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9th July 2019  Content supplied by: Merck Millipore

Using Peptidases for Identification and Confirmation of Microorganisms


All organisms possess peptidases which are needed to cleave proteins into smaller peptides, or single amino acid metabolites. In most cases the peptidase activity is used to cleave proteins for a range reasons including nutritive purposes, signal release, activation of proteins and decomposition of old damaged or unnecessary proteins. Each microorganism species has its own metabolism that is unique to the specific genus and strain and therefore characteristic peptidases are present. These specific peptidases are an excellent target for identification and confirmation of these specific microorganisms. Often these peptidases are also linked to the virulence of pathogens, or are involved in the spoiling process, which can give even more important information about the organisms.

Microorganism Detection Tests

The limitation of many microorganism detection tests is that additional confirmation or even further differentiation or identification is required. This confirmation step may involve another differential medium or method, such as a biochemical or immunological test. In most cases, it is important that the test be performed within a short time to obtain the results as soon as possible, and it should not be too costly.

To speed up the process, bacteria specific enzymes are therefore very useful as a detection target. Simple enzyme detection systems make use of chromogenic and fluorogenic substrates. For example, the aminopeptidase test is a widely accepted method to identify Gram-negative organisms.

Testing and Confirmation in Ten Minutes

We provide new test cards with chromogenic and fluorogenic substrates, where the reaction is visible to the naked eye, and the result is obtained within 10 minutes. To help you work smarter, our product range has been developed to confirm E. coli, Salmonella, Neisseria gonorrhoea, Staphylococcus aureus, enterococci, Group A streptococci, total coliform, fecal coliform and Gram-negative bacteria.

These tests each use a specific substrate which, when hydrolyzed by a specific enzyme of the target organism (during peptide hydrolysis), produces a blue/white fluorescence, or purple/blue color upon the addition of Reagent B (color developer) when applicable.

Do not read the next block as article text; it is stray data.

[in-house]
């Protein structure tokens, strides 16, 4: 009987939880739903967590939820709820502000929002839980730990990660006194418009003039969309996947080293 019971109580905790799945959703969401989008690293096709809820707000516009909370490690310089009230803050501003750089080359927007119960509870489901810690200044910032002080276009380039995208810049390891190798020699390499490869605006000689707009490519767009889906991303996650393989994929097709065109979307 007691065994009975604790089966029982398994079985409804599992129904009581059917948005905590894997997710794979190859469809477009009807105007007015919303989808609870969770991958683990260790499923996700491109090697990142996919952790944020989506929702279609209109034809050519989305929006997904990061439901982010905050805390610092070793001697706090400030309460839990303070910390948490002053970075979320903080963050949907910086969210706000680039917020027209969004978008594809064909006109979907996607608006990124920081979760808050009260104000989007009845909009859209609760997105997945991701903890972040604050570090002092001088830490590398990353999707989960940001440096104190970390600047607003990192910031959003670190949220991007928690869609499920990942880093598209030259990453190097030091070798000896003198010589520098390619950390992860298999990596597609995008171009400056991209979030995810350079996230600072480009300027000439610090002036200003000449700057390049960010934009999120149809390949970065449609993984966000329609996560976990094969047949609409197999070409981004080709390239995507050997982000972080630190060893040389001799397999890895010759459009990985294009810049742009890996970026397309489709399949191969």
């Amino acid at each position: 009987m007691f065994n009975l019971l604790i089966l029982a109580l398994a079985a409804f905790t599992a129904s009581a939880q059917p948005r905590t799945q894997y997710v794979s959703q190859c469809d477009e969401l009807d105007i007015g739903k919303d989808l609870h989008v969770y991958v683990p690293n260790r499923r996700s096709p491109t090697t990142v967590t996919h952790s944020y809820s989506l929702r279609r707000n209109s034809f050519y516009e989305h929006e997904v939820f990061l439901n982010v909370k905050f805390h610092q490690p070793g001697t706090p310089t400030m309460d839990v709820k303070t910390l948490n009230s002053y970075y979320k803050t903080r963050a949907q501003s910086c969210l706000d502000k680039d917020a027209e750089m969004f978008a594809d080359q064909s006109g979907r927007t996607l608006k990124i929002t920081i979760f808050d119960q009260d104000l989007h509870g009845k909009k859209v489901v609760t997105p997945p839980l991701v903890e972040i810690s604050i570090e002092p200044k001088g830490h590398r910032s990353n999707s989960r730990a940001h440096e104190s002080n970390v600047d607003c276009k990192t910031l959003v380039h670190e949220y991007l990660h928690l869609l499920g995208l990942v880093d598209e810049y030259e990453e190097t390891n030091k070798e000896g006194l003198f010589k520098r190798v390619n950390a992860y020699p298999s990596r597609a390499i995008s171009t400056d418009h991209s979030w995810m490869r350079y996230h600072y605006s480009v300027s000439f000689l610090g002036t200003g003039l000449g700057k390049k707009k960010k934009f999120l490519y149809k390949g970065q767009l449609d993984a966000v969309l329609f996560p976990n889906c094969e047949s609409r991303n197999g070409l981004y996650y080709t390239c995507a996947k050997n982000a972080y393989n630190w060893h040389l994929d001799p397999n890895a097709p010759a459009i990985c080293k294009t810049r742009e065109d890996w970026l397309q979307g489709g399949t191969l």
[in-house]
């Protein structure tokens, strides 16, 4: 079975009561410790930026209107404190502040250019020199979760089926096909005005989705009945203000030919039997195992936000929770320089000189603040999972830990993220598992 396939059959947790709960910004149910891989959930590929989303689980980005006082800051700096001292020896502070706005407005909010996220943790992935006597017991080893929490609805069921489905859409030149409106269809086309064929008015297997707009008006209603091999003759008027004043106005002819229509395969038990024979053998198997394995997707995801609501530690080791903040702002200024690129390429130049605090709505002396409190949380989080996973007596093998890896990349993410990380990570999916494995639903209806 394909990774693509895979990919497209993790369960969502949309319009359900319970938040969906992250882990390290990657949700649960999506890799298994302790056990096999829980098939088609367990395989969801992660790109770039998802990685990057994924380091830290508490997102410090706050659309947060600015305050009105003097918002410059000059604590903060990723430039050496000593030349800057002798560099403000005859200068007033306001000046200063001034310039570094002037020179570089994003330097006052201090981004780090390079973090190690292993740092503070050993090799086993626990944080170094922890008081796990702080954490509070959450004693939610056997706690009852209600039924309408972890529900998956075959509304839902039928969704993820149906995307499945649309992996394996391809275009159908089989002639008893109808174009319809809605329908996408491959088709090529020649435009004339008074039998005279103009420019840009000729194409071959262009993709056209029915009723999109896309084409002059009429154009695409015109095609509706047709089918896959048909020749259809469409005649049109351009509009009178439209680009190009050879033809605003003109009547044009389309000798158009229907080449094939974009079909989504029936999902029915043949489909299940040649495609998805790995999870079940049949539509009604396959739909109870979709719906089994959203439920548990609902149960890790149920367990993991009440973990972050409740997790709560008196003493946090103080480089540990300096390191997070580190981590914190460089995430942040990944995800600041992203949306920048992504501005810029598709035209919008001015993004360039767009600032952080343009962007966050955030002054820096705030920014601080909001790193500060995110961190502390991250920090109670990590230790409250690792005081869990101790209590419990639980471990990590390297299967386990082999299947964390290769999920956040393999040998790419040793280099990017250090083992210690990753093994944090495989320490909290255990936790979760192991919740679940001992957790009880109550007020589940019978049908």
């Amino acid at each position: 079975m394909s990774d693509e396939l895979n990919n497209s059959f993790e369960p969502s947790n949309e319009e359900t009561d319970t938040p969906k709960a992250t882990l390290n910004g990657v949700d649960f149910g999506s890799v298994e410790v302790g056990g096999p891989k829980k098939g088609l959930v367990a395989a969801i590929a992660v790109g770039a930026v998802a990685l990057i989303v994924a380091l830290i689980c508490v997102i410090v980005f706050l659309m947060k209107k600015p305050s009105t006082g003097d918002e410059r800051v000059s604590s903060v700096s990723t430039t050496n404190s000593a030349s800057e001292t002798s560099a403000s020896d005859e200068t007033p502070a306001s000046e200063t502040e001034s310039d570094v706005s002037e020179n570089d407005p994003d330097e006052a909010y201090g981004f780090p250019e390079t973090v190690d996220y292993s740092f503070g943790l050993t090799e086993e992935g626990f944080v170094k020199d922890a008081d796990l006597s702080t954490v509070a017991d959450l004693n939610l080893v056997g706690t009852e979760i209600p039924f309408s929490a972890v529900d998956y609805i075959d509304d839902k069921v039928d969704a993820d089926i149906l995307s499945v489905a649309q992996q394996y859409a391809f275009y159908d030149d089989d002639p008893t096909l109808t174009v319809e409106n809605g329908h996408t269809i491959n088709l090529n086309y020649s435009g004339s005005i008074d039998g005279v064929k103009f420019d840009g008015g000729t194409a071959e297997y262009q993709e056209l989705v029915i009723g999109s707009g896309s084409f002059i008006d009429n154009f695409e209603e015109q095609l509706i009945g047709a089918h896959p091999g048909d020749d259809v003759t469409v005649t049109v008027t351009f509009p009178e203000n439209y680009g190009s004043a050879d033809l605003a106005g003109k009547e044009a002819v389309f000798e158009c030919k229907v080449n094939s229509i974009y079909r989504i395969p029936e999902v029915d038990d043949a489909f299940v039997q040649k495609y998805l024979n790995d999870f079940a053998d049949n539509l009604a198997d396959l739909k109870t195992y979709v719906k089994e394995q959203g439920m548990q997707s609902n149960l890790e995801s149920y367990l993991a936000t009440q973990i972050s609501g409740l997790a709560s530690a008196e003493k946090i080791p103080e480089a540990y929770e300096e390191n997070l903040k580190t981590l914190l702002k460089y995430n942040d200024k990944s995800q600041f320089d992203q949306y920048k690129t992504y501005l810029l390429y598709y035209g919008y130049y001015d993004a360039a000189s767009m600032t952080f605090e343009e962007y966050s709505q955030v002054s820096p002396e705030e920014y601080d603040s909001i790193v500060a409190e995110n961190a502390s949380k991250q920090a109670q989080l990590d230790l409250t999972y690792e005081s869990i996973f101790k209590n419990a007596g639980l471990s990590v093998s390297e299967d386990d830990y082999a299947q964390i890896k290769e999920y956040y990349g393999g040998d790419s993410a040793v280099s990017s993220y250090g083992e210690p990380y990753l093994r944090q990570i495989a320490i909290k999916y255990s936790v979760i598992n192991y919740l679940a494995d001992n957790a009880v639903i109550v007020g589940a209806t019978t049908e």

Each test set contains 12 test cards with 4 test spots on each card (sufficient for 48 tests) and a reagent A (buffer), and in some tests, a reagent B with color developer is provided.

  • All materials can be stored at room temperature (away from direct sunlight).
  • The shelf life of the test is more than 2 years.
  • Over 500 isolates were tested with these test cards, with a correlation of greater than 99% when compared to traditional biochemical testing.

Quick and simple bacterial confirmation—without expensive reagents and equipment

When using the test, it should be checked each time with positive and negative controls, using known stock strains of the target organism and another strain of bacteria that is not the target organism. Ideally, cultured bacteria should be between 14 and 18 hours old. After 24 hours of growth, most bacteria go into a stationary phase where reduced levels of enzymes are present, which may affect the results. (Peptidases are only produced during the exponential growth phase). For the test, a small quantity of colony material is taken and then smeared on the card. One drop of reagent is added to the control spot and to each sample spot. After 5-10 minutes the positive samples show a purple color or fluorescence.

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Date Published: 9th July 2019

Source article link: Merck Millipore


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